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Primary Unconstrained Shoulder Arthroplasty in Patients with a Fixed Anterior Glenohumeral Dislocation
J. Matsoukis, MD1; W. Tabib, MD1; P. Guiffault, MD1; A. Mandelbaum, MD1; Gilles Walch, MD2; Chantal Némoz, PHD3; Zenia E. Cortés, MD4; T. Bradley Edwards, MD4
1 Department of Orthopaedic Surgery, Groupe Hospitalier du Havre, Hôpital Jacques Monod, BP 24, 76083 Le Havre CEDEX, France
2 Department of Orthopaedic Surgery, Clinique Sainte Anne Lumière, 85 Cours Albert Thomas, 69003 Lyon, France
3 Department of Biostatistics, Hôpitaux de Lyon, 162 Avenue Lacassagne, 69424 Lyon CEDEX 03, France
4 Fondren Orthopedic Group, LLP, 7401 South Main Street, Houston, TX 77030. E-mail address for T.B. Edwards: bemd@fondren.com
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In support of their research for or preparation of this manuscript, one or more of the authors received grants or outside funding from the Tornier Company. In addition, one or more of the authors received payments or other benefits or a commitment or agreement to provide such benefits from a commercial entity (Tornier Company). No commercial entity paid or directed, or agreed to pay or direct, any benefits to any research fund, foundation, educational institution, or other charitable or nonprofit organization with which the authors are affiliated or associated.
Investigation performed at the Department of Orthopaedic Surgery, Clinique Sainte Anne Lumière, Lyon, France

The Journal of Bone and Joint Surgery, Incorporated
J Bone Joint Surg Am, 2006 Mar 01;88(3):547-552. doi: 10.2106/JBJS.E.00368
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Background: Reports of shoulder arthroplasty for the treatment of fixed glenohumeral dislocation are rare. The purpose of this study was to analyze the results following shoulder arthroplasty in patients with a fixed anterior shoulder dislocation.

Methods: Eleven patients were evaluated at a minimum of twenty-four months after they underwent an arthroplasty for the treatment of a fixed anterior shoulder dislocation. Four patients underwent a total shoulder arthroplasty, and the remainder were treated with a hemiarthroplasty. Four shoulders had osseous reconstruction of the anterior aspect of the glenoid. The patients were evaluated with use of the Constant score, measurement of active anterior elevation and external rotation, the patient's subjective grading of the result, and a radiographic examination.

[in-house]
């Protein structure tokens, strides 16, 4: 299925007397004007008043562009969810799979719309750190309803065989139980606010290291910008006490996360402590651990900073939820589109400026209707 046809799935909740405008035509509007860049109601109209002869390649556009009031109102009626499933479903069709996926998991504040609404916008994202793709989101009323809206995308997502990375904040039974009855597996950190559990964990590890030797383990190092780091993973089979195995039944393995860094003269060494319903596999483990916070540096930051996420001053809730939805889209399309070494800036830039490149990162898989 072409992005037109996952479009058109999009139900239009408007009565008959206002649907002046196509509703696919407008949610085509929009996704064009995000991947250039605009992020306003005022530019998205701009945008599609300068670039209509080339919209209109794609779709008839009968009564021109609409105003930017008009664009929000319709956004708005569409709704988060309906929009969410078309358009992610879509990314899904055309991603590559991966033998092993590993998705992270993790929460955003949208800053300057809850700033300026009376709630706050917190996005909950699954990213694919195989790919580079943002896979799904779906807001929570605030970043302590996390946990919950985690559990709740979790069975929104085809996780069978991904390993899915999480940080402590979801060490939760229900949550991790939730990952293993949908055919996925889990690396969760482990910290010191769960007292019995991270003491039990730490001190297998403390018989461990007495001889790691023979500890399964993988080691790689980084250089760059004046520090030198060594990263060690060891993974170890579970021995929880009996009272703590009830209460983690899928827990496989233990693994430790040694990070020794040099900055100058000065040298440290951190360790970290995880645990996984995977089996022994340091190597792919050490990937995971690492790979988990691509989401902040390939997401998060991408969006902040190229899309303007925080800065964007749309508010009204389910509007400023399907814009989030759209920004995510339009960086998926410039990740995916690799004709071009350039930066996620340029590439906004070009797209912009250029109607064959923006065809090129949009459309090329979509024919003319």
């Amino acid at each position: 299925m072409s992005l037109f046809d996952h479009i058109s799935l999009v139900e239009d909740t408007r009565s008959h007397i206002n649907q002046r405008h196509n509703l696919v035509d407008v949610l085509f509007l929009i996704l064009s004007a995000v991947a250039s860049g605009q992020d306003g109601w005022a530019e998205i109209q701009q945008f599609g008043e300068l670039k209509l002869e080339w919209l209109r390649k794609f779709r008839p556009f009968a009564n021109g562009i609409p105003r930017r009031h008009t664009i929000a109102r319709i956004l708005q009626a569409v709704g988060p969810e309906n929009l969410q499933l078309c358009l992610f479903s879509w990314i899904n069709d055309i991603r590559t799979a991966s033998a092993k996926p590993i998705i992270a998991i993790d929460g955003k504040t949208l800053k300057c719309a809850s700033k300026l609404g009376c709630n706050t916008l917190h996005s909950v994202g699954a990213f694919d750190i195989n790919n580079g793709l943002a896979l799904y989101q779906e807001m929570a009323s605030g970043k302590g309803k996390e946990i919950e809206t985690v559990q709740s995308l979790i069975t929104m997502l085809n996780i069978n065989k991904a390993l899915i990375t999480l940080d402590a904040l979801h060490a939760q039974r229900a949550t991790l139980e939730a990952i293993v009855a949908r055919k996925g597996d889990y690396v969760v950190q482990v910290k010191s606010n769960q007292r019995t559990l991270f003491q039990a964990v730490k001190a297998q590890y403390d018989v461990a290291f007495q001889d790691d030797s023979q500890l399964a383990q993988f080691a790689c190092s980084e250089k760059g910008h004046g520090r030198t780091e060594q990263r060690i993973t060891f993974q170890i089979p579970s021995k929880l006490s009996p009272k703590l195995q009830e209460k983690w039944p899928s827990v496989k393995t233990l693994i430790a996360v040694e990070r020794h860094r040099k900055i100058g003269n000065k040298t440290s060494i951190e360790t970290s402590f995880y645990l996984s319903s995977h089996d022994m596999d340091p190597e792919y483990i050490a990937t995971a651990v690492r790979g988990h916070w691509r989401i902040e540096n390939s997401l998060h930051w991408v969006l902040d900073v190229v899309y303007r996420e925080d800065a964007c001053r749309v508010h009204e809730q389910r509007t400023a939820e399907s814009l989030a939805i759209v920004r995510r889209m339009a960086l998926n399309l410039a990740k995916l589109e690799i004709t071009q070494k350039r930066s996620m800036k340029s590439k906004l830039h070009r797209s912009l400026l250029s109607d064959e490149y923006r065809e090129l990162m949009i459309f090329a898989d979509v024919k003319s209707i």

Results: The mean Constant score improved from 21.1 points preoperatively to 46.0 points following the arthroplasty, and the mean active anterior elevation improved from 48.6° to 90.0°. The pain component of the Constant score was the most reliably improved parameter, increasing from a mean of 4.8 points preoperatively to a mean of 11.0 points postoperatively. Eight patients reported that the result was excellent or good, and the remaining three considered it to be fair. We observed seven complications in five patients, including four cases of anterior instability of the shoulder. Two of the four patients treated with a total shoulder replacement were seen to have definite loosening of the glenoid component on follow-up radiographs.

Conclusions: Shoulder arthroplasty in patients with a fixed anterior shoulder dislocation is fraught with difficulties and complications. Although arthroplasty reliably relieved shoulder pain in this population, limited functional results should be expected.

Level of Evidence: Therapeutic Level IV. See Instructions to Authors for a complete description of levels of evidence.

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    These activities have been planned and implemented in accordance with the Essential Areas and policies of the Accreditation Council for Continuing Medical Education (ACCME) through the joint sponsorship of the American Academy of Orthopaedic Surgeons and The Journal of Bone and Joint Surgery, Inc. The American Academy of Orthopaedic Surgeons is accredited by the ACCME to provide continuing medical education for physicians.
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